Share Email Print

Proceedings Paper

Comparison of stimulated and spontaneous laser-radar methods for the remote sensing of ocean physical properties
Author(s): Donald A. Leonard; Harold E. Sweeney
Format Member Price Non-Member Price
PDF $14.40 $18.00
cover GOOD NEWS! Your organization subscribes to the SPIE Digital Library. You may be able to download this paper for free. Check Access

Paper Abstract

The physical properties of ocean water, in the top few ten meters, are of great interest in the scientific, engineering, and general oceanographic communities. Subsurface profiles of temperature, salinity, and sound speed measured by laser radar in real time on a synoptic basis over a wide area from an airborne platform would provide valuable information complementary to the data that is now readily available. The laser-radar technique specifically applicable to ocean sensing uses spectroscopic analysis of the inelastic backscattered optical signal. Two methods have received considerable attention for remote sensing and both have been demonstrated in field experiments. These are spontaneous Raman1 and spontaneous Brillouin2 scattering. A discussion of these two processes and a comparison of their properties that are useful for remote sensing was presented3 at SPIE Ocean Optics IX. This paper compares ocean remote sensing using stimulated Brillouin scattering (SBS) and stimulated Raman scattering (SRS) processes with better known spontaneous methods. The results of laboratory measurements of temperature using SBS and some preliminary results of SRS are presented with extensions to performance estimates of potential field systems.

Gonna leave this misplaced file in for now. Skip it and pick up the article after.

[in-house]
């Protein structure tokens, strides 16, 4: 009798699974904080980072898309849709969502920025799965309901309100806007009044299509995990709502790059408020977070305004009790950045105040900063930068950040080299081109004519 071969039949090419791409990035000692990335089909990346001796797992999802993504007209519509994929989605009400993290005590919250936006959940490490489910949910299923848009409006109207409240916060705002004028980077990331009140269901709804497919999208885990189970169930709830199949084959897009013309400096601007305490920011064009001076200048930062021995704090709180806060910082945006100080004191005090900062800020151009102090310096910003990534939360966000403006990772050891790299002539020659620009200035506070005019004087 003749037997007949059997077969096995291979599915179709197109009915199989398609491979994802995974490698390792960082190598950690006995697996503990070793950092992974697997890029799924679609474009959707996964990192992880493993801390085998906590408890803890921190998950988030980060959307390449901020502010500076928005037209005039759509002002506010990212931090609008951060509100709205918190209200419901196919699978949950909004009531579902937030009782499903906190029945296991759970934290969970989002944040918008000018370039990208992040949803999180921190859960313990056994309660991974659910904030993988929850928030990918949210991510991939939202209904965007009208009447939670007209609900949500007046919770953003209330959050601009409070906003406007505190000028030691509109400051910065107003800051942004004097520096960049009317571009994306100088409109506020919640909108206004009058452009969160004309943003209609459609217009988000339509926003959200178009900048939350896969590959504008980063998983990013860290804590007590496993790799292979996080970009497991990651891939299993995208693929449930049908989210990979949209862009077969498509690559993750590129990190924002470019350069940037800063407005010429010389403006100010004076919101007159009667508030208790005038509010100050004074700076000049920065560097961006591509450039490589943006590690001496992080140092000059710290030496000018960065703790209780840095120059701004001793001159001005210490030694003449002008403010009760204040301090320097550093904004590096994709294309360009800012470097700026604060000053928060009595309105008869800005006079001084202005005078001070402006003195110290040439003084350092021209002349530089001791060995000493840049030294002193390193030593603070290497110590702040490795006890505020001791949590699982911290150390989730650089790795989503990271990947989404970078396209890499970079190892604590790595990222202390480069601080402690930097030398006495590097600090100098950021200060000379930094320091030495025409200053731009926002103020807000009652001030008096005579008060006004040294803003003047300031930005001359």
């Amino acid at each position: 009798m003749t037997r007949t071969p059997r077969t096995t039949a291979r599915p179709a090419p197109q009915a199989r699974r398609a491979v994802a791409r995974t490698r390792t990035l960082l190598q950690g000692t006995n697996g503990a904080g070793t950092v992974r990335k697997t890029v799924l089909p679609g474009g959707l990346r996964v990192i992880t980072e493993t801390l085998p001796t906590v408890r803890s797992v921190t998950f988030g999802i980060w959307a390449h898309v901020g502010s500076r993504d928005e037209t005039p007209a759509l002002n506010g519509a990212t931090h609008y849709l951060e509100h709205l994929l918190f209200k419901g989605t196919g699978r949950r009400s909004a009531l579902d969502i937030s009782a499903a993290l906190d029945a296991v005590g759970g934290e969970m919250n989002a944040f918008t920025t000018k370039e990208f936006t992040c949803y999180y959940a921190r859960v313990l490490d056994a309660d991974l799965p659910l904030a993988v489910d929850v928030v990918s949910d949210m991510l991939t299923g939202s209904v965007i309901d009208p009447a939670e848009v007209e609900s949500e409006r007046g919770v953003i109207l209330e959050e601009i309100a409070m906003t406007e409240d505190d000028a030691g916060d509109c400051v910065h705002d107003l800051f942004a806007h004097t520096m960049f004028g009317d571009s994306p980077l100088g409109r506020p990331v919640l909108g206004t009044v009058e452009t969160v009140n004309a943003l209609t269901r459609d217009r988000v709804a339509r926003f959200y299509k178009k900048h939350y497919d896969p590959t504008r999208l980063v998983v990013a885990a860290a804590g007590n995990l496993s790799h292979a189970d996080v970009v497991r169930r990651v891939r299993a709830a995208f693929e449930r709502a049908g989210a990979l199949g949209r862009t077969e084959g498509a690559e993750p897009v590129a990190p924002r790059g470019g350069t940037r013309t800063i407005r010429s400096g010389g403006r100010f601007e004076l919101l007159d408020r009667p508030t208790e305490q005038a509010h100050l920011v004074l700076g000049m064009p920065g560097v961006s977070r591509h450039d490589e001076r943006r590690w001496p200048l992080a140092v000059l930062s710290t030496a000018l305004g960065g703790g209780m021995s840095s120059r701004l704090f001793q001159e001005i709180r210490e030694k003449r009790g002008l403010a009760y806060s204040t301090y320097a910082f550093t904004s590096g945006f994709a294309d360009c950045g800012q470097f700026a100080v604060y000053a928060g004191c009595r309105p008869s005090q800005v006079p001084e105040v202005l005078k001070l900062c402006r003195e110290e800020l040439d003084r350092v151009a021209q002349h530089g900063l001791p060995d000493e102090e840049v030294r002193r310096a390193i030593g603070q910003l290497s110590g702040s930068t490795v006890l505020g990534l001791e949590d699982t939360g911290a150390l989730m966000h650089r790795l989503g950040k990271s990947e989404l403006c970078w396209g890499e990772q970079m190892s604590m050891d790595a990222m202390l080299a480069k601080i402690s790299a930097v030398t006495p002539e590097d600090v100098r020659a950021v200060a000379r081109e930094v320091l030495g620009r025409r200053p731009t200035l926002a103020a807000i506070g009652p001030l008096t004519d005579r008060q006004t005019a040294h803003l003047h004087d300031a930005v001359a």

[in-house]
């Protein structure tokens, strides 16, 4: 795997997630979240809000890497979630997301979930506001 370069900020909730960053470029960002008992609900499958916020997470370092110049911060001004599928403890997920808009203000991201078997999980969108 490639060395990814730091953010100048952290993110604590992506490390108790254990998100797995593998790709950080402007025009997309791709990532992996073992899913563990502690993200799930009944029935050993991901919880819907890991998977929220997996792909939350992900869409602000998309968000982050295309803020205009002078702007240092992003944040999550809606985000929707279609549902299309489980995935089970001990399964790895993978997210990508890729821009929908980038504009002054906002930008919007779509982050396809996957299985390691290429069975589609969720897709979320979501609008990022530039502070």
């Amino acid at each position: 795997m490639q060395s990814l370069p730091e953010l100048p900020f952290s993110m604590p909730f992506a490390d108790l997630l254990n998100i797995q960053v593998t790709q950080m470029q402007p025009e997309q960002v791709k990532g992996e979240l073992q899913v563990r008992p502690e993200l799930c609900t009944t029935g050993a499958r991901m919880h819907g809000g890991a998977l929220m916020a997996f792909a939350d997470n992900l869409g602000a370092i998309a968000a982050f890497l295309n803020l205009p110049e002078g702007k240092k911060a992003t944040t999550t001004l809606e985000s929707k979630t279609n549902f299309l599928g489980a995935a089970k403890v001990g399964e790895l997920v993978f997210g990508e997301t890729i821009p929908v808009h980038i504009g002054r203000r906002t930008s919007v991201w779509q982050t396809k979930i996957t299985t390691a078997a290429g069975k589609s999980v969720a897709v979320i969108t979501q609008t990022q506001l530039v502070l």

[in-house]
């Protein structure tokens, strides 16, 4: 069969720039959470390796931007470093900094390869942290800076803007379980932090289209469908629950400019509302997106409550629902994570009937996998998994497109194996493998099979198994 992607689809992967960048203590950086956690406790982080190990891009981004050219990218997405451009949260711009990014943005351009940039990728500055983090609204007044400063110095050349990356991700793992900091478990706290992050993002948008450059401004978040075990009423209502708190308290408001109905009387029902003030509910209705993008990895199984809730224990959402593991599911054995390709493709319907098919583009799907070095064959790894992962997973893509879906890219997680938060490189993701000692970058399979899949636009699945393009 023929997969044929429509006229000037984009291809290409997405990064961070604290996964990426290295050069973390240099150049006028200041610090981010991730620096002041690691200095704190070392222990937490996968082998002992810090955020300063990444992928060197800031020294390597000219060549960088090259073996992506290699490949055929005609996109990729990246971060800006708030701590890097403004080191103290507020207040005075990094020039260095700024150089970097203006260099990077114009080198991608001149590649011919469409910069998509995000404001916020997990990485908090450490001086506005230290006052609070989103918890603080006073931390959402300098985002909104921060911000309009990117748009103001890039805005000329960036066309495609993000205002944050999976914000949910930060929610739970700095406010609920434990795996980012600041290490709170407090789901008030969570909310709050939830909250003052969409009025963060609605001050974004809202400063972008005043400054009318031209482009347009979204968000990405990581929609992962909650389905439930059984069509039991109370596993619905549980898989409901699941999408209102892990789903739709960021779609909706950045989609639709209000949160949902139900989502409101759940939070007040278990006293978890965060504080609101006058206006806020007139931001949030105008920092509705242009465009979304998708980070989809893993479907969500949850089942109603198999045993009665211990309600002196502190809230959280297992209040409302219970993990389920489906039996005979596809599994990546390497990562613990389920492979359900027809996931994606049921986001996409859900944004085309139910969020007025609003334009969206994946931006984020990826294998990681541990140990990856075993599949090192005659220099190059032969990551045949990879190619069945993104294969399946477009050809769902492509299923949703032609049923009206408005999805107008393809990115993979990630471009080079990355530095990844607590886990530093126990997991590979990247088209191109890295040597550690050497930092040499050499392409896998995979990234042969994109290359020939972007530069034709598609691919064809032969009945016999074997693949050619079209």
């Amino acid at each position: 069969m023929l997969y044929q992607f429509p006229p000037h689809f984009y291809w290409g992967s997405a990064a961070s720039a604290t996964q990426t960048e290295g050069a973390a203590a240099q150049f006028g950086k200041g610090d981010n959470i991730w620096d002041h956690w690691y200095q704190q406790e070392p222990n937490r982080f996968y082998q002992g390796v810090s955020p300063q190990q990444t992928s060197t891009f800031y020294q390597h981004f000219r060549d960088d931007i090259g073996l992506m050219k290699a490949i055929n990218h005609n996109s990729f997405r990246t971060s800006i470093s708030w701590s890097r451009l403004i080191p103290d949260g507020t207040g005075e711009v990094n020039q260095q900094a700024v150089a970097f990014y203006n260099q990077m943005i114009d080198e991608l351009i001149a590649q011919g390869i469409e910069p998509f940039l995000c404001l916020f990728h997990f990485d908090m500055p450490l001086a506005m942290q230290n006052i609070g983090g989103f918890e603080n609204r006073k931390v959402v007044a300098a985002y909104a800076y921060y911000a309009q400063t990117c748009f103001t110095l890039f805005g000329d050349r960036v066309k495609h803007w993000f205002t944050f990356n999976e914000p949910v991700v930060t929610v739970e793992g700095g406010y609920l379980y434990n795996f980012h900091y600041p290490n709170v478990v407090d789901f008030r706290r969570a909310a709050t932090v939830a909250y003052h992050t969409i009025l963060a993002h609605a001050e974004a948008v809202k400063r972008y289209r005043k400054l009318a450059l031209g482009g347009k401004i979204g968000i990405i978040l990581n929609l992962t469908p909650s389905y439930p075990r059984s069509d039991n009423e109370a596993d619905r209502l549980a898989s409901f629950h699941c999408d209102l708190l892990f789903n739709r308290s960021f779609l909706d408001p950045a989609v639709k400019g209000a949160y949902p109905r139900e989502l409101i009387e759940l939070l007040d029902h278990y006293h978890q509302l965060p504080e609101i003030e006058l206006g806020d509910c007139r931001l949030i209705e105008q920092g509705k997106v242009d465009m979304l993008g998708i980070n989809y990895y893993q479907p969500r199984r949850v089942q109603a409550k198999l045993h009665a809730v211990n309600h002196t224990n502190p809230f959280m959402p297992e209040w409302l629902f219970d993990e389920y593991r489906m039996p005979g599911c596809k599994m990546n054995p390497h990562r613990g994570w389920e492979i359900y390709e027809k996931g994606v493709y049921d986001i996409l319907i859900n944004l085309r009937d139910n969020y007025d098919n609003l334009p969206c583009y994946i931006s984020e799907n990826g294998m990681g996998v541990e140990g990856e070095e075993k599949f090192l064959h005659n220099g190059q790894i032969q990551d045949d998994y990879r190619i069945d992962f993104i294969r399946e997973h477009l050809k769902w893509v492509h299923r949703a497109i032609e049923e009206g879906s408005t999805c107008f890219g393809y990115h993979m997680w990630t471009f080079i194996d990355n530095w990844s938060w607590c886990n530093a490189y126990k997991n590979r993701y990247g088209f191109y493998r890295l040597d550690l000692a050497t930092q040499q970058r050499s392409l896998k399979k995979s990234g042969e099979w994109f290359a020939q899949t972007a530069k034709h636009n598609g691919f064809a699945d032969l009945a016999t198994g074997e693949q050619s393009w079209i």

Paper Details

Date Published: 1 September 1990
PDF: 15 pages
Proc. SPIE 1302, Ocean Optics X, (1 September 1990); doi: 10.1117/12.21471
Show Author Affiliations
Donald A. Leonard, GTE Government Systems Corp. (United States)
Harold E. Sweeney, GTE Government Systems Corp. (United States)

Published in SPIE Proceedings Vol. 1302:
Ocean Optics X
Richard W. Spinrad, Editor(s)

© SPIE. Terms of Use
Back to Top